Julie Taymor Says: Don’t Tweet On Me

“We are her family,” Theatre Communications Group’s Philip Himberg cautioned the audience of several hundred members. “Please respect that she’s with her family.” Saturday afternoon, director Julie Taymor headlined the national conference’s Closing Keynote in a highly-anticipated conversation with scholar Roger Copeland. There were no photos or video allowed, but Taymor used the event to […]

Help me help you: a theater critic’s appeal

As much as Engine28.com is a theater journalism blitz, it’s also an experiment. As reporters, we want to figure out how to make our work more useful to those who read/watch/listen to/consume it. Even the toughest critics among us are in it for the love of the game (it certainly isn’t for the big bucks) […]

Forget about the NEA: theater companies plan for the worst

The non-profit Theater Communications Group made it to 50 years old at a moment when long-standing models for arts funding (government grants, foundation giving) are drying up, seriously calling into question if non-profit theater will even exist in another 50 years. Folks at the conference are supposed to brainstorm around “What If…” Meanwhile, DC’s Arena […]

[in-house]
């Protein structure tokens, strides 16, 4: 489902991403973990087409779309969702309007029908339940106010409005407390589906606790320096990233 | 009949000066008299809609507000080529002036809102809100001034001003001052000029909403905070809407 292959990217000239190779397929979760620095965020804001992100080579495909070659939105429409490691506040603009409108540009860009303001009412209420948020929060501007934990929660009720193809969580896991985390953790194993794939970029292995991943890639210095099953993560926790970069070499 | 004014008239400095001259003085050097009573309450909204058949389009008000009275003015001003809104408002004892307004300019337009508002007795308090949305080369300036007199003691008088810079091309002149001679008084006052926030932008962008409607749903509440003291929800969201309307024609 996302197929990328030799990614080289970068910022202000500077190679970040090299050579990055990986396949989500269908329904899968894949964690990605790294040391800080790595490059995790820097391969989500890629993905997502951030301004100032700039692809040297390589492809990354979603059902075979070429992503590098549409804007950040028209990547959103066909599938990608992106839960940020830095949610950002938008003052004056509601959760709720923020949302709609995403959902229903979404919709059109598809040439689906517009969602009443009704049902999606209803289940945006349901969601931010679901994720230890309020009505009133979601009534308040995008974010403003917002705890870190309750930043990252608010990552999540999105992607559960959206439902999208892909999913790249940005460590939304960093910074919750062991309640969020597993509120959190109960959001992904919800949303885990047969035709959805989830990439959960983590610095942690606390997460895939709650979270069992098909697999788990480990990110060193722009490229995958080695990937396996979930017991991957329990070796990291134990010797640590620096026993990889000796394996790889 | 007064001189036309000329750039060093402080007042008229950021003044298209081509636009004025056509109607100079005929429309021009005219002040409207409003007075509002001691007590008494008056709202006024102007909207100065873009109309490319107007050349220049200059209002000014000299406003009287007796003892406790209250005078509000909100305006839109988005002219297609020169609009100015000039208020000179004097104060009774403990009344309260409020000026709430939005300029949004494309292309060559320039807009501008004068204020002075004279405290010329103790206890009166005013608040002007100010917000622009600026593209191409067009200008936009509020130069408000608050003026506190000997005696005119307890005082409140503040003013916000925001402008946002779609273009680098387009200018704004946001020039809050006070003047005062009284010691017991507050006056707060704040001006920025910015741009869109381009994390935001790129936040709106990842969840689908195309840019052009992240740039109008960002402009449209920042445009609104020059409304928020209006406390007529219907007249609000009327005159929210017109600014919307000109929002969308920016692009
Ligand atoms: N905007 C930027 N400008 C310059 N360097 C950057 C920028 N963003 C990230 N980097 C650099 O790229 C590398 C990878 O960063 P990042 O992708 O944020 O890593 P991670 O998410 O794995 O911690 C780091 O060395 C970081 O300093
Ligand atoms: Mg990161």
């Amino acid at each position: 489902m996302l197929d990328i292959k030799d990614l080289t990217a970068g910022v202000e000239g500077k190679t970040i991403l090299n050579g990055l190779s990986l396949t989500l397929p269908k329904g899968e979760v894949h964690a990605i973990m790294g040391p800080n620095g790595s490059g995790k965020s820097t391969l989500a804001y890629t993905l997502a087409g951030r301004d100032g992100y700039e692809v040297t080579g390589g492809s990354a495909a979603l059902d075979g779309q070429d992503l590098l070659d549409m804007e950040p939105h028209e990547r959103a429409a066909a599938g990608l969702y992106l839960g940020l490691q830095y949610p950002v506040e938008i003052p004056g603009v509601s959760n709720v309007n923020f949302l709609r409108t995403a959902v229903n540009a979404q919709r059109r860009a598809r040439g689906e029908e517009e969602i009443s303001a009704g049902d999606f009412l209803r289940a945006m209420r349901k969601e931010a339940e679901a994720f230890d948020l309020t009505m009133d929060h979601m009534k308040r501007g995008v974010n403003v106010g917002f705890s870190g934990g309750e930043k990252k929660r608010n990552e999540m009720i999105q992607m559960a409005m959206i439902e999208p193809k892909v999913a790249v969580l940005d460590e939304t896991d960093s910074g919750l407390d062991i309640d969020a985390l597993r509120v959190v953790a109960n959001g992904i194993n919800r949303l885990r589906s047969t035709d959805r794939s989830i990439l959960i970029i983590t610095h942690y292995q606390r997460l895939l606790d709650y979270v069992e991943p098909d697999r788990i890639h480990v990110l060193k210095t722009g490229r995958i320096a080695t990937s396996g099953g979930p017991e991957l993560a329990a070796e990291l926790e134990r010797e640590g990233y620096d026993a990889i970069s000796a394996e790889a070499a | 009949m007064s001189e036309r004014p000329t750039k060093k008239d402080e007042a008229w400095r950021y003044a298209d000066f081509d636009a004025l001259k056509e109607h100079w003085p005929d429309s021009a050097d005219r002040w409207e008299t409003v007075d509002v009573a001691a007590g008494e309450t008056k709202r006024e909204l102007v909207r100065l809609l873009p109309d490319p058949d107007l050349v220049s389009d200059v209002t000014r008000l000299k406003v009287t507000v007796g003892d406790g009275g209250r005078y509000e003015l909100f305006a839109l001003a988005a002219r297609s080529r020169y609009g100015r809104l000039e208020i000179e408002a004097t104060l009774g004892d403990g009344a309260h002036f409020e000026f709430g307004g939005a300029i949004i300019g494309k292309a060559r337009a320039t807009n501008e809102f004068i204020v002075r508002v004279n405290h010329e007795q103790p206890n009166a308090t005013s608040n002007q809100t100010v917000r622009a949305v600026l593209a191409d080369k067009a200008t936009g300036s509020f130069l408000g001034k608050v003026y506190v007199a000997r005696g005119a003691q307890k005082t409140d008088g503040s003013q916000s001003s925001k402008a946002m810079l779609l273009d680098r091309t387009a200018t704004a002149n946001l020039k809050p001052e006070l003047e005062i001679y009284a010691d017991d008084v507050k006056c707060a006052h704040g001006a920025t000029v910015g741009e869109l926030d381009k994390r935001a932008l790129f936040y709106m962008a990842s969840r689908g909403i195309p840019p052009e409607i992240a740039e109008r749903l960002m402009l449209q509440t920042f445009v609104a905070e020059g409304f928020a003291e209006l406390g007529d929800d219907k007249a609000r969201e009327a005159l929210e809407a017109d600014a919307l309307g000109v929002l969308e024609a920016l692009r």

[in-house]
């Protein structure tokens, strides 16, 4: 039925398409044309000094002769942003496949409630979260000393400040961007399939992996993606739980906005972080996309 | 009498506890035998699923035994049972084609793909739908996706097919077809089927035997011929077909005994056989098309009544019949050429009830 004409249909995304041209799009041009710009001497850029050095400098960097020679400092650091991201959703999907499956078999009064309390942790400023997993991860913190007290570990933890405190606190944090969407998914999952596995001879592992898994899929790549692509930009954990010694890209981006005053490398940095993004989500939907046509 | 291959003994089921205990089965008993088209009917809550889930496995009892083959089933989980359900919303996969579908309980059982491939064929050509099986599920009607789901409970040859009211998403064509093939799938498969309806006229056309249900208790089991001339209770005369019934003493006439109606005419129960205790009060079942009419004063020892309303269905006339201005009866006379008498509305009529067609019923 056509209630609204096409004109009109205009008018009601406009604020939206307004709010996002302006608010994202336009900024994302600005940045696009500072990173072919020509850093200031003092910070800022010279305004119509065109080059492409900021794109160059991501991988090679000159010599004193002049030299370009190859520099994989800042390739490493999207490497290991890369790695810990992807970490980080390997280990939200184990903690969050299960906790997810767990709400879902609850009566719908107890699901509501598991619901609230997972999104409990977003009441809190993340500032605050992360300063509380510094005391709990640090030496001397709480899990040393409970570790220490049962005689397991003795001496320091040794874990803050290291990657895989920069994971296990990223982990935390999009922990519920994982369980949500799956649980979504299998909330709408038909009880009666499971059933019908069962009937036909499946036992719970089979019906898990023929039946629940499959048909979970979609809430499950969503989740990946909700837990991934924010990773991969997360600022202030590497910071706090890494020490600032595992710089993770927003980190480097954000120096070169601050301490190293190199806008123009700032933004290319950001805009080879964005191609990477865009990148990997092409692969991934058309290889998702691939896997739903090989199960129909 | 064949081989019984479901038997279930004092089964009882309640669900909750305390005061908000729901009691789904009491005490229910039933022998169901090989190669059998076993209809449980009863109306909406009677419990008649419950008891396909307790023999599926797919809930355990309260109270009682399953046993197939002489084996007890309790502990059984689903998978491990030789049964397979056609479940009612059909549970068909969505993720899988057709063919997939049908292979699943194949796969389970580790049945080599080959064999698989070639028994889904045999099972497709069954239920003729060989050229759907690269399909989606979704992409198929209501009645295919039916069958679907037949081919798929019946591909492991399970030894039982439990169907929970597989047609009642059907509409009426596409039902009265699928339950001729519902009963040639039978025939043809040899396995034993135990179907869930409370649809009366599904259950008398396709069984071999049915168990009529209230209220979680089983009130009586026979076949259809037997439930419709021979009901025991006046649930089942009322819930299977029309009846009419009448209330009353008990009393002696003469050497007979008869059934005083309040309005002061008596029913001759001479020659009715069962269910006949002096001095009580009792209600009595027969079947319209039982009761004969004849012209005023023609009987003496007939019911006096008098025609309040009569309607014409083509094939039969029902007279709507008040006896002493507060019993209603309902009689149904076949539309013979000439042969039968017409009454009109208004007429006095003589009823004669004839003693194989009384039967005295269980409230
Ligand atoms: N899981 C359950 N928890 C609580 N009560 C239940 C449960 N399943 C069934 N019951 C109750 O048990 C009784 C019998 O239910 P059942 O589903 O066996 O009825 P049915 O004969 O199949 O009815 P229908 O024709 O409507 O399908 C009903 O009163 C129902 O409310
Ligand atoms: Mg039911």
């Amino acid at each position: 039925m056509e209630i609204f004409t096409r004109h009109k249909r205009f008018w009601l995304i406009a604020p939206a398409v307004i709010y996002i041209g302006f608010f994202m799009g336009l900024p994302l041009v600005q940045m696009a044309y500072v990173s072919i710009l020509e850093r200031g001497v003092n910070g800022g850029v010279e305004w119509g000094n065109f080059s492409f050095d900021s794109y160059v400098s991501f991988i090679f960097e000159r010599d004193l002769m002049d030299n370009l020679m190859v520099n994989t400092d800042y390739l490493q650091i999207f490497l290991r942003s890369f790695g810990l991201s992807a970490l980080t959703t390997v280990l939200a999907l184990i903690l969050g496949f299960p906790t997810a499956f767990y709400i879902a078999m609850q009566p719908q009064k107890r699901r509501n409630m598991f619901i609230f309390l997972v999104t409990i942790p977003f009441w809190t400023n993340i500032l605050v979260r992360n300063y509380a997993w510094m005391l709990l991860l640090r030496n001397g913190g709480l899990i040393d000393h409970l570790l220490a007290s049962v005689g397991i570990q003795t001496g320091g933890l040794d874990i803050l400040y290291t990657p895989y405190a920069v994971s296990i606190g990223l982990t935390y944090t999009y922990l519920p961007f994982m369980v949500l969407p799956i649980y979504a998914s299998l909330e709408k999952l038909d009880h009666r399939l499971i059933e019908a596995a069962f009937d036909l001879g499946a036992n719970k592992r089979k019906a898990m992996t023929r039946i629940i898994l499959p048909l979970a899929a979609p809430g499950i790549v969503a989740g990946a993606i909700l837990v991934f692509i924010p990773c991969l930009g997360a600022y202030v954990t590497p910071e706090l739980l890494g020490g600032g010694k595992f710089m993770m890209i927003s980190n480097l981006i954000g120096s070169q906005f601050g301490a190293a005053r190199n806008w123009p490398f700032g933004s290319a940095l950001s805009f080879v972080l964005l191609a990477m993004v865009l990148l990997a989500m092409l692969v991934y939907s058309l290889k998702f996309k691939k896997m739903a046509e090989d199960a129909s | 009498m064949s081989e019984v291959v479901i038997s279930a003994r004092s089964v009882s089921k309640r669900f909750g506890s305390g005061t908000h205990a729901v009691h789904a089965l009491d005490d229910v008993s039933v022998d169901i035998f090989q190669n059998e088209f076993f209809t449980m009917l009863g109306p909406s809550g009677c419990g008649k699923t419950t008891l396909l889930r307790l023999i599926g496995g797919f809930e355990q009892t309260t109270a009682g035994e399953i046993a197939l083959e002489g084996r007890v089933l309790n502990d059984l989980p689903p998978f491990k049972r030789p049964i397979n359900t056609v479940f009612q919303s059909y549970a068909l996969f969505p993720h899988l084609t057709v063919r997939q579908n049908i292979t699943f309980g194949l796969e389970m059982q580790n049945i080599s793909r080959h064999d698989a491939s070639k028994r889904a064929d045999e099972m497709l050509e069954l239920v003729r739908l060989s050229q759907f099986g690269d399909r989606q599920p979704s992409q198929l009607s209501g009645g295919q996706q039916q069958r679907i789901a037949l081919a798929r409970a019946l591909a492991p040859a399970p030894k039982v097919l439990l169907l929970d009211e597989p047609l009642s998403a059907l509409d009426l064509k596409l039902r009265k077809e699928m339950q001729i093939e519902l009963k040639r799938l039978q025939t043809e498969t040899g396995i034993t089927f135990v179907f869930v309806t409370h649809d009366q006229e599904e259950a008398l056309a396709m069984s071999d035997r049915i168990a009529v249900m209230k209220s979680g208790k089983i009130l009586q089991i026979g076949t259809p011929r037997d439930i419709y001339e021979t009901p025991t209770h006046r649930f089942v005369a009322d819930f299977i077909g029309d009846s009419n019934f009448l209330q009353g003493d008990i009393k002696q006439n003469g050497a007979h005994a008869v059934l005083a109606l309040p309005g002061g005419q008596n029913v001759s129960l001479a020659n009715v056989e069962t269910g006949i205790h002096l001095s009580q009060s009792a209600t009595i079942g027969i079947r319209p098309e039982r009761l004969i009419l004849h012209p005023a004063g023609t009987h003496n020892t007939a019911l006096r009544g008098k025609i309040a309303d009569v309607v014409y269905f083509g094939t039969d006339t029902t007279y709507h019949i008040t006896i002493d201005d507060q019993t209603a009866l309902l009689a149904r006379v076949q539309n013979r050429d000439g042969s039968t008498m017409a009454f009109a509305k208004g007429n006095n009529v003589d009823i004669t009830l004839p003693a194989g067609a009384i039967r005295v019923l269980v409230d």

Know before you go: “Hot Pepper, Air Conditioner and The Farewell Speech” Chelfistch

Office work will suck out your soul.  It will assign you a uniform; it will force you into a square dance of empty social interactions; it will try your patience until you blurt out a string of intimate confessions, sending you on your way with a useless parting gift.  And then, you’re unemployed again. In […]

90% of the theater scene, but too small to be noticed

As a journalist from out of town, I arrived in LA last weekend with hopes of boning up on previews of the upcoming theaterpalooza (four festivals in two weeks). But I found the newspaper of record was more interested in the Tonys (based in the town I’d just come from). Don Shirley of LAStageTimes.com says […]

Can LA handle the “greatness thrust upon it”?

The rap on LA theater is that there isn’t much. And what there is just serves as a vehicle for film actors trying to get their big break. Not so, argues LA Weekly’s Steven Leigh Morris.  He soundly refutes that assumption with a short history of LA theater (a must-read for all out-of-towners squatting here […]